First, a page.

Scotland's forests dominated by estates, investors and absentee owners, says report 1

Scotland’s forests dominated by estates, investors and absentee owners, says report

Ownership of Scotland’s forests is becoming increasingly dominated by wealthy estates, investors and absentee owners who live outwith Scotland, according to a new study.

The report – shared exclusively with The Ferret ahead of publication next week – says the Scottish Government’s current land reform initiatives have failed to tip the balance of forest ownership away from wealthy individuals and organisations, leaving local residents and organisations unable to compete when land comes on the market. 

Inequality of land ownership has increased a decade on from the last study, despite the government’s land reform push. Just 164 people or companies own 75 per cent of Scotland’s forests, analysis of four sample areas across the country suggests, compared to 199 owners in 2012.

By far the largest owner in these areas is Gresham House, which the Scottish National Investment Bank pledged to give £50m for new woodland creation and forestry management.

Guernsey-based private investor Julia Hands – who reportedly spent £67m buying nearly 120,000 hectares in Scotland – Austrian wood panel manufacturer Kronospan, Seafield Estate in Moray, and Cawdor Estate near Nairn were also major owners.

The picture is in stark contrast with other European countries, where forests are mostly owned by individual residents, farmers, co-operatives, and municipalities.

Reacting to the report, the Community Woodlands Association and an MSP who campaigns on land issues urged the government to address the imbalance in its upcoming land reform bill, which is due to be introduced before the end of the year,

The Scottish Government said it remained committed to land reform, including improving ownership transparency via its new land register. Communities “have more options than ever before” to own land, including access to government funding and support, and options to take over public forests, it added.

An organisation which represents landowners argued there was already diverse ownership in the “highly regulated” forestry sector, with opportunities for communities to acquire land. The government, which owns around a third of Scotland’s forests, is by far the largest owner, it highlighted.

Forestry ownership concentration ‘remarkable’

The study, Forest Ownership in Scotland 2022 – due to be released on 20 November – was written by the former MSP, land reform campaigner and forester, Andy Wightman, and Jon Hollingdale, former head of the CWA.

The report urges ministers to gather more information about forests via a regular ownership census and use it to inform their policies. The government aims to increase forest cover from around 19 per cent now to 21 per cent by 2032, and reform Scotland’s concentrated land ownership more generally.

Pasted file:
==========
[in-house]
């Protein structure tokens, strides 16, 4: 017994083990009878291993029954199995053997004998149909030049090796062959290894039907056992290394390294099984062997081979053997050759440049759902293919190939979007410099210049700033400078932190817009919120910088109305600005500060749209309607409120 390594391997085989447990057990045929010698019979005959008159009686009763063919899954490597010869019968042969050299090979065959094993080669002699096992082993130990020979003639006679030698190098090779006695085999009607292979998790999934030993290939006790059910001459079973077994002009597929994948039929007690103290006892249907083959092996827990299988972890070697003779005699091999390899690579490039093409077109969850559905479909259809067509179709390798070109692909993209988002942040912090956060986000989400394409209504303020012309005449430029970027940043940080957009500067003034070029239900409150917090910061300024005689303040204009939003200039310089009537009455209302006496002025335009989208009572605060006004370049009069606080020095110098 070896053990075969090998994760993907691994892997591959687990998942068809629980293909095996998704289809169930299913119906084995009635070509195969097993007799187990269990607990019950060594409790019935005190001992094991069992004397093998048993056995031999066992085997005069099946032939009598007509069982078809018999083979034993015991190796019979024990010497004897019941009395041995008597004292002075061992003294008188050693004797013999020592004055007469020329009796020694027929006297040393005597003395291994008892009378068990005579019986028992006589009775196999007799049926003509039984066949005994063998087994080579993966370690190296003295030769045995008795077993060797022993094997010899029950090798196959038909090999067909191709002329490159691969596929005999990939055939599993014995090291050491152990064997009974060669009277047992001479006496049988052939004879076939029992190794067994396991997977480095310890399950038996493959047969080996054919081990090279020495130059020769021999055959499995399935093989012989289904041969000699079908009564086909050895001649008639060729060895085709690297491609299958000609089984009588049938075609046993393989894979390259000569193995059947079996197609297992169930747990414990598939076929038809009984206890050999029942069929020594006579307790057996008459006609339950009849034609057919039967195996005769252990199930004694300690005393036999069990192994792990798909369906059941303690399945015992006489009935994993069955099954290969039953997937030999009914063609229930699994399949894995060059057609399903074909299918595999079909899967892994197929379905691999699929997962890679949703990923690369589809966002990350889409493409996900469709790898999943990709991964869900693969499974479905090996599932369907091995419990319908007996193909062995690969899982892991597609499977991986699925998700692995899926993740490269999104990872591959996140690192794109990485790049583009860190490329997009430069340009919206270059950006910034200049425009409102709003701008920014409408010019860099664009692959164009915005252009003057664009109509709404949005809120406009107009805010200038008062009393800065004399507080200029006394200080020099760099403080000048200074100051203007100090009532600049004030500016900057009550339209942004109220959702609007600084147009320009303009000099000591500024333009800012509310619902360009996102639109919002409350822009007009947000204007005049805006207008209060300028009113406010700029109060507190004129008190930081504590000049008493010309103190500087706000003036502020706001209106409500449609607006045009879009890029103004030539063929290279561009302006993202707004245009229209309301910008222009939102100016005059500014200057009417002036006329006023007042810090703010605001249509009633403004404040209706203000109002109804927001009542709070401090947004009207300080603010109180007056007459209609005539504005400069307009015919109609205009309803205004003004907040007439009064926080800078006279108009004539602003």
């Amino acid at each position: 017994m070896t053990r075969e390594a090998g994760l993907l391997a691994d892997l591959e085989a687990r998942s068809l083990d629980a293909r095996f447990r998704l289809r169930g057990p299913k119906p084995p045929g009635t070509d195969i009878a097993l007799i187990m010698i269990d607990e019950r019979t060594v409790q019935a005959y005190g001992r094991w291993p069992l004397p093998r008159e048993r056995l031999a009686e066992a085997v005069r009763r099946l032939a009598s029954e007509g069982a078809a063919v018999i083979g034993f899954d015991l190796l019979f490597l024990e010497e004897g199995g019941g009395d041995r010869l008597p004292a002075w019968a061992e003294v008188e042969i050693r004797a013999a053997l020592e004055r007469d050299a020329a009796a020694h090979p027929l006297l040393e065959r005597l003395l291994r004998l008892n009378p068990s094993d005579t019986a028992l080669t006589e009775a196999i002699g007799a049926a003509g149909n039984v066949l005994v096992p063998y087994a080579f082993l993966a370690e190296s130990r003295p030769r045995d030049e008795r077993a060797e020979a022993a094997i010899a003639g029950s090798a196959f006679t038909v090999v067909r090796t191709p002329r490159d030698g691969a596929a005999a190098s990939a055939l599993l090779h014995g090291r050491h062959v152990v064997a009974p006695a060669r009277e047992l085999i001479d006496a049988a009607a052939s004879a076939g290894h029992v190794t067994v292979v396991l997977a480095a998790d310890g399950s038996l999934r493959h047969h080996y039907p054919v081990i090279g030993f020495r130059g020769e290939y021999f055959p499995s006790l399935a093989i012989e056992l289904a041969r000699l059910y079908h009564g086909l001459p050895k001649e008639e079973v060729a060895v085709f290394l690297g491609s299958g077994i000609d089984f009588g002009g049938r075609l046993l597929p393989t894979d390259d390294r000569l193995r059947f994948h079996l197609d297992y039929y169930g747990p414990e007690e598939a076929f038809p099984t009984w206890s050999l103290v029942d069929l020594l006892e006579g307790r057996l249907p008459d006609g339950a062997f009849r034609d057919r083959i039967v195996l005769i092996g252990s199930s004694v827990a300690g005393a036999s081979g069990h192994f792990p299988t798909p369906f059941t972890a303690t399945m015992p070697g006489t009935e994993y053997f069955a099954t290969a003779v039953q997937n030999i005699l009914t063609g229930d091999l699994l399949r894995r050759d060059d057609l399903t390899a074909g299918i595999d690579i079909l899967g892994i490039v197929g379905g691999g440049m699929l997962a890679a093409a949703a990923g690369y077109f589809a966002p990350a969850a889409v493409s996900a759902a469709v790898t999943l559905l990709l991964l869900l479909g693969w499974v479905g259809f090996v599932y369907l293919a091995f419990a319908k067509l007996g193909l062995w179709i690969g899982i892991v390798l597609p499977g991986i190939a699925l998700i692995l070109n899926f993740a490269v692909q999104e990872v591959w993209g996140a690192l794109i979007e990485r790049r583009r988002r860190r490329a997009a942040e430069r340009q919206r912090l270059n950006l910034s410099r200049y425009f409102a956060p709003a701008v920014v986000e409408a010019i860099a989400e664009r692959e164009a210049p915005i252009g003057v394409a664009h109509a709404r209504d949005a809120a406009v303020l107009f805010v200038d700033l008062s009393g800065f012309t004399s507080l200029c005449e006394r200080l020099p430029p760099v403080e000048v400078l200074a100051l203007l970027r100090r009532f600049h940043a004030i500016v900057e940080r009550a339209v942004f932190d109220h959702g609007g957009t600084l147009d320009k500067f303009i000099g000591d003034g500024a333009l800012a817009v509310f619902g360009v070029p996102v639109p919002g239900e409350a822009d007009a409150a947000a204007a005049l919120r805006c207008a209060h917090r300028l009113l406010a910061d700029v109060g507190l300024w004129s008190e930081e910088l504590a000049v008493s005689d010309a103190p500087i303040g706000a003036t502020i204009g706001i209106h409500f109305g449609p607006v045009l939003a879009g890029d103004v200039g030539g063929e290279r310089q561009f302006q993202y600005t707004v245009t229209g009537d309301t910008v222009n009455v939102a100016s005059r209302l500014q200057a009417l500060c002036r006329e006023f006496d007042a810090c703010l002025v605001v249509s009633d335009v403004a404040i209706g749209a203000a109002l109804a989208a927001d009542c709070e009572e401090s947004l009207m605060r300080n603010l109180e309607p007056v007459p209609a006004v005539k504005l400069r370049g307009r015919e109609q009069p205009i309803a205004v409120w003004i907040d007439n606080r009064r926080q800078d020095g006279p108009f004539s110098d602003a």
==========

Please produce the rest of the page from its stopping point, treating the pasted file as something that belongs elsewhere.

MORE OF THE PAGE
The report argues it is “remarkable” that forest ownership has become more concentrated despite the government’s emphasis on land reform.

It highlights problems with the current ownership model, arguing that forests owned by those who do not have a stake in the local area may not consult residents on decisions which affect them, and as a result, fail to deliver on potential.

Due to a lack of ownership transparency, it may also be difficult to track owners down, report authors point out. More diverse ownership could lead to “greater innovation, investment and commitment to local economies” they claim.

Who owns Scotland’s forests?

Non-public ownership type of forest (where ownership was identified)
Extent (ha)% of ha 2012% of ha 2022
Investment owners62,00442%44%
Estates60,12346%43%
Forest Industry7,7085%6%
Farms4,9884%4%
Forest Holdings1,8661%1%
Charity2,8281%2%
Community9031%1%
Total140,420

The average size of land held by forest owners also grew by more than a third. Of the area where ownership was identified, 56 per cent was held by absentee owners – 90 per cent of whom lived outwith Scotland.

There was a small increase in investment owners, and a decrease in estate owners, with the likes of Buccleuch – which owns swathes of southern Scotland – and Rothiemurchus, near Aviemore, having sold off forested land.

Top 20 owners in sample area
OwnerNumber of ha 2022 (cf 2012)Number of ha 2012
Gresham House Funds15,4780
Kronospan Forestry Ltd.7,5325,987
Seafield Estate6,6626,793
Julia Caroline Hands5,4011,800
Cawdor Estate5,1484,454
Vecata A/S3,086785
Philip Fleming2,8392,622
Buccleuch Estates Ltd.2,5841,877
Argyll Estate2,5592,159
Dochfour Estate2,4362,513
Owl Forest Ltd.2,2032,198
K&M (Wholesale Suppliers) Ltd.
Retirement Benefits Scheme
2,1050
Church Commissioners for
England
2,0790
Royal Society for the Protection
of Birds
1,8191,722
EWG (Scotland) Ltd.1,7410
Western Power Distribution
Nomineeco Ltd.
1,7130
Brodie Estate1,6861,802
Trustees of Marigold E. Macrae
and Georgina Miller
1,3961,666
Sarah Hope Troughton1,3961,384
Rothiemurchus Estate1,3823,206
Total:71,24651,540

Calls for policy change

The report claimed there was “no regulation or oversight” of the private market at a time when investors are buying up land to plant trees with the aim of generating carbon credits to theoretically offset carbon emissions.

In 2022, The Ferret revealed that Scotland’s richest man, Anders Povlsen, fossil fuel giants, private equity firms and weapons manufacturers were buying carbon credits or developing carbon capture projects that critics say are pushing up land prices and allowing companies to “greenwash” their image.

Earlier this month, we reported that due to its shares in oil giants, Swiss bank, Lombard Odier, will profit from the government’s own tree planting scheme, which critics claim “privatises Scotland’s trees”.

Around a third of Scotland’s forests are owned by Scottish ministers on behalf of the public and managed by Forestry and Land Scotland (FLS). But the report argues there has never been a “serious discussion” about public or private forest ownership.